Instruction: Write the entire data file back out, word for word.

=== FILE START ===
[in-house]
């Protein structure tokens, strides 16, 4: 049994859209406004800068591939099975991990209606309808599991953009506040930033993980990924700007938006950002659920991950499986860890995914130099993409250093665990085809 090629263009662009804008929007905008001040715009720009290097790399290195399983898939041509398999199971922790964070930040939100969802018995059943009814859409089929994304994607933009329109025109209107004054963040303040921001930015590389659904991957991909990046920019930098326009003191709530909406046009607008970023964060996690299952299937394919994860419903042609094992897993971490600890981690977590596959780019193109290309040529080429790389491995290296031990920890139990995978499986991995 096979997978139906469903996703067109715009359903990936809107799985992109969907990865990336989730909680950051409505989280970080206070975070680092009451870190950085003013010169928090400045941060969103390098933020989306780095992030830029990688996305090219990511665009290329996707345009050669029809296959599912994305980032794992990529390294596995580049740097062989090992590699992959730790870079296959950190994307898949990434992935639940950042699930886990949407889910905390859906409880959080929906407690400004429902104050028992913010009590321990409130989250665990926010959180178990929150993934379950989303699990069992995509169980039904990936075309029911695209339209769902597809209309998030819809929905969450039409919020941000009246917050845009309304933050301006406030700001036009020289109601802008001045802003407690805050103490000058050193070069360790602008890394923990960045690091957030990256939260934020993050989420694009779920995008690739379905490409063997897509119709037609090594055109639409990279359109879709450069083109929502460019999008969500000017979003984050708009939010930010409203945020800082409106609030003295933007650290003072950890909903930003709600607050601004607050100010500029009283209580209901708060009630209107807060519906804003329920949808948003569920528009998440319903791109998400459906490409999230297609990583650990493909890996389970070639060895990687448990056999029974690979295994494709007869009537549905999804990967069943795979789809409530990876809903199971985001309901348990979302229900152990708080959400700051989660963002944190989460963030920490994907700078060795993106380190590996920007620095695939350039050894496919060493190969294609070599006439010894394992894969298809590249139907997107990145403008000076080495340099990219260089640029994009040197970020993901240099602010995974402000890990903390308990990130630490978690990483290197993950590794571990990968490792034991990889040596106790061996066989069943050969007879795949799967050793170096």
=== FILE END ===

[in-house]
């Protein structure tokens, strides 16, 4: 049994859209406004800068591939099975991990209606309808599991953009506040930033993980990924700007938006950002659920991950499986860890995914130099993409250093665990085809 090629263009662009804008929007905008001040715009720009290097790399290195399983898939041509398999199971922790964070930040939100969802018995059943009814859409089929994304994607933009329109025109209107004054963040303040921001930015590389659904991957991909990046920019930098326009003191709530909406046009607008970023964060996690299952299937394919994860419903042609094992897993971490600890981690977590596959780019193109290309040529080429790389491995290296031990920890139990995978499986991995 096979997978139906469903996703067109715009359903990936809107799985992109969907990865990336989730909680950051409505989280970080206070975070680092009451870190950085003013010169928090400045941060969103390098933020989306780095992030830029990688996305090219990511665009290329996707345009050669029809296959599912994305980032794992990529390294596995580049740097062989090992590699992959730790870079296959950190994307898949990434992935639940950042699930886990949407889910905390859906409880959080929906407690400004429902104050028992913010009590321990409130989250665990926010959180178990929150993934379950989303699990069992995509169980039904990936075309029911695209339209769902597809209309998030819809929905969450039409919020941000009246917050845009309304933050301006406030700001036009020289109601802008001045802003407690805050103490000058050193070069360790602008890394923990960045690091957030990256939260934020993050989420694009779920995008690739379905490409063997897509119709037609090594055109639409990279359109879709450069083109929502460019999008969500000017979003984050708009939010930010409203945020800082409106609030003295933007650290003072950890909903930003709600607050601004607050100010500029009283209580209901708060009630209107807060519906804003329920949808948003569920528009998440319903791109998400459906490409999230297609990583650990493909890996389970070639060895990687448990056999029974690979295994494709007869009537549905999804990967069943795979789809409530990876809903199971985001309901348990979302229900152990708080959400700051989660963002944190989460963030920490994907700078060795993106380190590996920007620095695939350039050894496919060493190969294609070599006439010894394992894969298809590249139907997107990145403008000076080495340099990219260089640029994009040197970020993901240099602010995974402000890990903390308990990130630490978690990483290197993950590794571990990968490792034991990889040596106790061996066989069943050969007879795949799967050793170096």